The special theory of relativity describes the motion and dynamics of objects moving at significant fractions of the speed of light.

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What if the binding energy becomes larger than the rest mass?

Looking at the equation for binding energy and mass defect, $$ B = m_{\text{free}} - m_{\text{bound}} \\ \Rightarrow m_{\text{bound}} = m_{\text{free}} - B, $$ my question is the following. Suppose ...
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What's the purpose of the arbitary additive constants in Einstein's Inertia of Energy Paper?

In Einstein's paper: Does the Inertia of a Body Depend upon its Energy content? he introduces arbitary additive constants whose purpose I'm confused about. The paper has a frame $(x,y,z)$ where a ...
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191 views

Can a spinor be defined as any quantity which transforms linearly under Lorentz transformations?

Recently I’ve come across a few papers from China (e.g. Xiang-Yao Wu et al., arXiv:1212.4028v1 14 Dec 2012) that make the following statement: ...any quantity which transforms linearly under ...
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Do velocity and acceleration time dilation factors add?

For a spinning space station such as in 2001, A Space Odyssey, what would be the time slowing in the perimeter of the spinning space station with respect to the center axis of the station? The ...
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222 views

Is there a relativity-compatible thermodynamics?

I am just wondering that laws in thermodynamics are not Lorentz invariant, it only involves the $T^{00}$ component. Tolman gave a formalism in his book. For example, the first law is replaced by the ...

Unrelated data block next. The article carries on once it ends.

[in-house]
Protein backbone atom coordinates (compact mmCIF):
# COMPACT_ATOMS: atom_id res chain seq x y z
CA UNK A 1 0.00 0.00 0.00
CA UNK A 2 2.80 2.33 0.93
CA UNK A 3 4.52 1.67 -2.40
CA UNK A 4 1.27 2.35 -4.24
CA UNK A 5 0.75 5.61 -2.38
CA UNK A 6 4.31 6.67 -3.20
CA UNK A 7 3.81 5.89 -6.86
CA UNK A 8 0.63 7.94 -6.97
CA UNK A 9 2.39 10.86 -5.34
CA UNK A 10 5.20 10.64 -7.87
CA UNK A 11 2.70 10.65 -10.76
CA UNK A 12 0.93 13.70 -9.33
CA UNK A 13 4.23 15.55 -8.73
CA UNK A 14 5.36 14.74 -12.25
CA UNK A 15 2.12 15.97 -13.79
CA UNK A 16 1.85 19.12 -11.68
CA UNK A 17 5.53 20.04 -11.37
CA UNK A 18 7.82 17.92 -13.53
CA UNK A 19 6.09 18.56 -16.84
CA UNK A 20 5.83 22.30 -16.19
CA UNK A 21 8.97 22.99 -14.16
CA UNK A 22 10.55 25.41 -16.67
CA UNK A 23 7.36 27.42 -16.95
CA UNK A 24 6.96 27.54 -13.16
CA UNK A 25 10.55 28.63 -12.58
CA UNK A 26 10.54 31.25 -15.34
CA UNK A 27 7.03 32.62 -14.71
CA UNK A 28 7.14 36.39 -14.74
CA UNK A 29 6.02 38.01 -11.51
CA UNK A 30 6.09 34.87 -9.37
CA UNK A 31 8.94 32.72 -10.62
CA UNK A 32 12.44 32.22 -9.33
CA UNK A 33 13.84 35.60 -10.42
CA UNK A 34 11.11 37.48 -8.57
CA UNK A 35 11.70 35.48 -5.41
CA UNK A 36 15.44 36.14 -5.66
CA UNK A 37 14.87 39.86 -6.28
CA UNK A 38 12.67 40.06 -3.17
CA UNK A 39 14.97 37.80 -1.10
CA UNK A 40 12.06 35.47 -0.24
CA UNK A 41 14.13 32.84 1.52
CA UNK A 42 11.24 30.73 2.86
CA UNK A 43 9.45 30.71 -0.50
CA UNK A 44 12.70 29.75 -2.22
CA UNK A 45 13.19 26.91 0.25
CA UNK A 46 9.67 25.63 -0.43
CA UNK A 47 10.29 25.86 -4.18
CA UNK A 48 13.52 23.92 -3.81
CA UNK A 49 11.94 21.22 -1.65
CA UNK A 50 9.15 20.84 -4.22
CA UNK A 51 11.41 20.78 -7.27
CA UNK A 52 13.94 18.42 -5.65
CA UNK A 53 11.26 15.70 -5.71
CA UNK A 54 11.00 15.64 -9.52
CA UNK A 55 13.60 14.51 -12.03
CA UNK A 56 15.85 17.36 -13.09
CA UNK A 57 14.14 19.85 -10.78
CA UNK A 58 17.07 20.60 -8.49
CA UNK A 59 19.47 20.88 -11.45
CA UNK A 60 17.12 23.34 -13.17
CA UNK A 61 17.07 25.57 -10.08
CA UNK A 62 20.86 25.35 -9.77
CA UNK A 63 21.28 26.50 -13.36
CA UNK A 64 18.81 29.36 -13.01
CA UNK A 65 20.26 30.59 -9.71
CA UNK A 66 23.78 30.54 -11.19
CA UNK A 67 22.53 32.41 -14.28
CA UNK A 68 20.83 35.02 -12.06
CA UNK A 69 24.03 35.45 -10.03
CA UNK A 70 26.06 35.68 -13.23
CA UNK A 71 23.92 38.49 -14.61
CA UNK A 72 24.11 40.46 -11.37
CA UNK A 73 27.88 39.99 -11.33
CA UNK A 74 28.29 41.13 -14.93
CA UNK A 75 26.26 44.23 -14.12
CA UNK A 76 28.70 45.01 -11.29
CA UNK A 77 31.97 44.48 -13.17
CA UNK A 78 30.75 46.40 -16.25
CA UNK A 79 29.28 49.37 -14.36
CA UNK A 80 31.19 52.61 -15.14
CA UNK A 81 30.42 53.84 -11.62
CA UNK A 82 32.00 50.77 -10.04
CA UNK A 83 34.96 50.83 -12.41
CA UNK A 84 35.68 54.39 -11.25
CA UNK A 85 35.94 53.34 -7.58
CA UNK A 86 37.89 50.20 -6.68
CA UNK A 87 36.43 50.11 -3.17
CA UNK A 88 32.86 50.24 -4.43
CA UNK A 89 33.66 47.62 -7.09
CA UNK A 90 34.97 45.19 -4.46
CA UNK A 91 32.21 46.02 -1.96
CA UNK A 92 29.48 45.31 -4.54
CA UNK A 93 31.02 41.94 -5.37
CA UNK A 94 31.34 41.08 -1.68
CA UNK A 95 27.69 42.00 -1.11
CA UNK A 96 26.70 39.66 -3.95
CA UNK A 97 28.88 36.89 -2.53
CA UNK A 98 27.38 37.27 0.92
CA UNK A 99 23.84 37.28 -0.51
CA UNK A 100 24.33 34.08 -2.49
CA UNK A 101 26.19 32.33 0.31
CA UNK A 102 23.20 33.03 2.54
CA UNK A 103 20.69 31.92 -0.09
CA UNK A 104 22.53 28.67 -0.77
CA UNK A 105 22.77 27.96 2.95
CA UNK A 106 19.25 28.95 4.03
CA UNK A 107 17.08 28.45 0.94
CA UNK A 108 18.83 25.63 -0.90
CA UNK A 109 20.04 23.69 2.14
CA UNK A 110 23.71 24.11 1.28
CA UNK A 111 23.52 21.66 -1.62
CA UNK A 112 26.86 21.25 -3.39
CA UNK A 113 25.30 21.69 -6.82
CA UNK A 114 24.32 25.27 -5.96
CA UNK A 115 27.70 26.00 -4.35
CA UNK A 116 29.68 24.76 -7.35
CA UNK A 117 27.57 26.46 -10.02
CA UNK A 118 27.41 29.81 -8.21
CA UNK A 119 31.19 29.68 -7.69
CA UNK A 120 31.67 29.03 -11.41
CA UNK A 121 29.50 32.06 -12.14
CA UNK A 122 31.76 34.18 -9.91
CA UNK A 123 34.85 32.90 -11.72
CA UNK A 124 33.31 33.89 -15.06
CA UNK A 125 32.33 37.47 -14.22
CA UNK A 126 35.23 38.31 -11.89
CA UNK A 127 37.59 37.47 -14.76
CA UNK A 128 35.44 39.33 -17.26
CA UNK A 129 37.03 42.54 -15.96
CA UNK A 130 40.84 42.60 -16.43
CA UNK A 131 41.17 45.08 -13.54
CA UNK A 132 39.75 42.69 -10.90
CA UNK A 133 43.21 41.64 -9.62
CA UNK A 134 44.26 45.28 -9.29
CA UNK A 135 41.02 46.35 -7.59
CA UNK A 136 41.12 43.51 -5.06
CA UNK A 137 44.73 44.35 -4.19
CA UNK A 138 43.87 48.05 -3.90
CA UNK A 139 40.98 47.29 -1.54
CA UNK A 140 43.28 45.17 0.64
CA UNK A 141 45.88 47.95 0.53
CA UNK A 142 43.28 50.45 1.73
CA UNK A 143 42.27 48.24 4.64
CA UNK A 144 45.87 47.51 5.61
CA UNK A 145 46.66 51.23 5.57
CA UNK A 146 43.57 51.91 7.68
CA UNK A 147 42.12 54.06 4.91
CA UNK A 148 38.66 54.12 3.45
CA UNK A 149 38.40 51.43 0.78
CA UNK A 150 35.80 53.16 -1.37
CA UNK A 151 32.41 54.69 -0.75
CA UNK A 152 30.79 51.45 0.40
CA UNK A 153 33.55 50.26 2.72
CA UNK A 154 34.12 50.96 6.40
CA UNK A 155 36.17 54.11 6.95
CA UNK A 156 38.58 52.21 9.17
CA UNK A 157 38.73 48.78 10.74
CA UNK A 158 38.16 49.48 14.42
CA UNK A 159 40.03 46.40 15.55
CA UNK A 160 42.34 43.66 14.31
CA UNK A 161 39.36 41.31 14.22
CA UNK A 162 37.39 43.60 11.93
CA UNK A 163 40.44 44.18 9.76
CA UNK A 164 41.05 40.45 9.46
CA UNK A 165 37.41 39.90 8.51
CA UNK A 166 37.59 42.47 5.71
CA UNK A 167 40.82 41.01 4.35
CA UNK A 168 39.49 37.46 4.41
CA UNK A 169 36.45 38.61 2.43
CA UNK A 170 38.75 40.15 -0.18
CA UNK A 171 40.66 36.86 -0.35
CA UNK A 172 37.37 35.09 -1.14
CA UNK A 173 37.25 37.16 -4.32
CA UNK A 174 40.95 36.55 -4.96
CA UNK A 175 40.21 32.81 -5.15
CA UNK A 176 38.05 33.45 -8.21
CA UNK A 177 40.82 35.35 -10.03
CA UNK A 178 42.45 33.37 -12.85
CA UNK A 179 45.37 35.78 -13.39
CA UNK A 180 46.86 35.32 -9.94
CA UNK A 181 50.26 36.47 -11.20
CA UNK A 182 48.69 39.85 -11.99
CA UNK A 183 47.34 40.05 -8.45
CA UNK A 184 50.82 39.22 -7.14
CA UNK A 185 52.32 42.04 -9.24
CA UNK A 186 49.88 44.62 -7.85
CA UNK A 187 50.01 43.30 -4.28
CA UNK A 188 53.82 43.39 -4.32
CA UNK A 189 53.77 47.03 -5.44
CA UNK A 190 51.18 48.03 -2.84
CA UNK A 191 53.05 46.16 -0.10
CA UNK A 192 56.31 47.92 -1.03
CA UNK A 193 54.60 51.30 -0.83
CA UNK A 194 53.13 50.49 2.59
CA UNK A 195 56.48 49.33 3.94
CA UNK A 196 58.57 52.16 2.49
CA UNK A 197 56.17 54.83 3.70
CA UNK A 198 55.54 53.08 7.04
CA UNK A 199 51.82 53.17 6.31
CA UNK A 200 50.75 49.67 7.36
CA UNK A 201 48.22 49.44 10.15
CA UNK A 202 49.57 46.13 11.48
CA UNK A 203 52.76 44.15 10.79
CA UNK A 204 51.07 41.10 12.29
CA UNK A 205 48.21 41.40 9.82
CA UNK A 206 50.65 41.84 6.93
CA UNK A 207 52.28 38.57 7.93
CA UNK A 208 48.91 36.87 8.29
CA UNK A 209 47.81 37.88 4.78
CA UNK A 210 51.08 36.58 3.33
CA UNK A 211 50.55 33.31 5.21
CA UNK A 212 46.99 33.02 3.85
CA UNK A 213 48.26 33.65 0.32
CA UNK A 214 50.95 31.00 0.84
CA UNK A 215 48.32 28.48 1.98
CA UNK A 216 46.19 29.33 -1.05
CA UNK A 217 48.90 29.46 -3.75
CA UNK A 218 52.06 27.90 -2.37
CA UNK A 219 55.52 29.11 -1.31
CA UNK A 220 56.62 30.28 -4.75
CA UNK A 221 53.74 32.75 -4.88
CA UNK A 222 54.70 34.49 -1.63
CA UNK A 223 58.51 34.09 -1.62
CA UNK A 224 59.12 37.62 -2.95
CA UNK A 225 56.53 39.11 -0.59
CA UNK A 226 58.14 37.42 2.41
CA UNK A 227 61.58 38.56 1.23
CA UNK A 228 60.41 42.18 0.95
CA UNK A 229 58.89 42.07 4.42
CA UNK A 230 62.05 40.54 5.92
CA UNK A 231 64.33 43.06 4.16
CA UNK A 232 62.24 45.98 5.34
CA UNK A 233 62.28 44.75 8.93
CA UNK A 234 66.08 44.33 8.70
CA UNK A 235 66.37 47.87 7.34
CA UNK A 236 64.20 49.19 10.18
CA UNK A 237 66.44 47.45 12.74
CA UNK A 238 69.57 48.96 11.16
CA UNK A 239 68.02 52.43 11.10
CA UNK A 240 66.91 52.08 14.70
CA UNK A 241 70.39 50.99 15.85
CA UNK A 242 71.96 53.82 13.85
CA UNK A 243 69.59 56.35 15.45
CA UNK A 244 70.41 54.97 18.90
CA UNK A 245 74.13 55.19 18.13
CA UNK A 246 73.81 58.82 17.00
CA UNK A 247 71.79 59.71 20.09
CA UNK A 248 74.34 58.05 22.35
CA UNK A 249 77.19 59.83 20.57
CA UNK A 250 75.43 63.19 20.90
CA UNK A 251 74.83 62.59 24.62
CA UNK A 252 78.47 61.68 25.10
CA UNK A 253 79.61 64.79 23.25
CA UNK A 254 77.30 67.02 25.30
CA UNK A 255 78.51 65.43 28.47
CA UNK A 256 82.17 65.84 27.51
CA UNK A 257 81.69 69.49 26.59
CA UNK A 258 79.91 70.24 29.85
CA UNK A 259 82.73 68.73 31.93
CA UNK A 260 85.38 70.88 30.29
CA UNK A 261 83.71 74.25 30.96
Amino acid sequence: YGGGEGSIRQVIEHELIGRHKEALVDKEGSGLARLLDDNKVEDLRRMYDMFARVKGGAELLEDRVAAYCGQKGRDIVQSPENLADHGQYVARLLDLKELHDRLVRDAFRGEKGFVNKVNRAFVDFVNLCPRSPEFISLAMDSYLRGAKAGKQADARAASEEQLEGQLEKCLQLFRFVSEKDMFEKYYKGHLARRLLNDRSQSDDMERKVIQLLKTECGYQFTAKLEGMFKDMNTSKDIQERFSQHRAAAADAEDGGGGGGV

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472 views

Classical vs. Quantum use of the spin 4-vector

I have a few basic questions about the Pauli-Lubanski spin 4-vector S. I've used it in quantum mechanical calculations as an operator, that is to say each of the components of S is a matrix operator ...
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454 views

Relativistic drift velocity of electrons in a superconductor?

Is there a formula for the effective speed of electron currents inside superconductors? The formula for normal conductors is: $$ V = \frac{I}{nAq}$$ I wonder if there are any changes to this ...
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Why do we identify symmetric 2nd rank tensors with spin-2 particles in string theory?

I am going through Tong's lecture notes on String Theory and came across the following irrep decomposition (Chap 2, p.43) of the bosonic string first excited states: $$\text{traceless symmetric} ...
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Does the “Andromeda Paradox” (Rietdijk–Putnam-Penrose) imply a completely deterministic universe?

Wikipedia article: http://en.wikipedia.org/wiki/Rietdijk–Putnam_argument Abstract of 1966 Rietdijk paper: A proof is given that there does not exist an event, that is not already in the past for ...
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Derive $\frac{\mathrm{d}}{\mathrm{d}t}(\gamma m\mathbf{v}) = e\mathbf{E}$ from elementary principles?

It is experimentally known that the equation of motion for a charge $e$ moving in a static electric field $\mathbf{E}$ is given by: $$\frac{\mathrm{d}}{\mathrm{d}t} (\gamma m\mathbf{v}) = ...
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Potential energy in $E_f^2=(mc^2)^2+(pc)^2$?

Let's consider $$E_f^2=(mc^2)^2+(pc)^2$$ where the $mc^2$ is the rest energy due to the rest mass -- in Finnish "lepomassa". $$ \sqrt{(mc^2)^2+(pc)^2} - mc^2~=~(\gamma-1)mc^2$$ is the kinetic ...
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Special Relativity and $E = mc^2$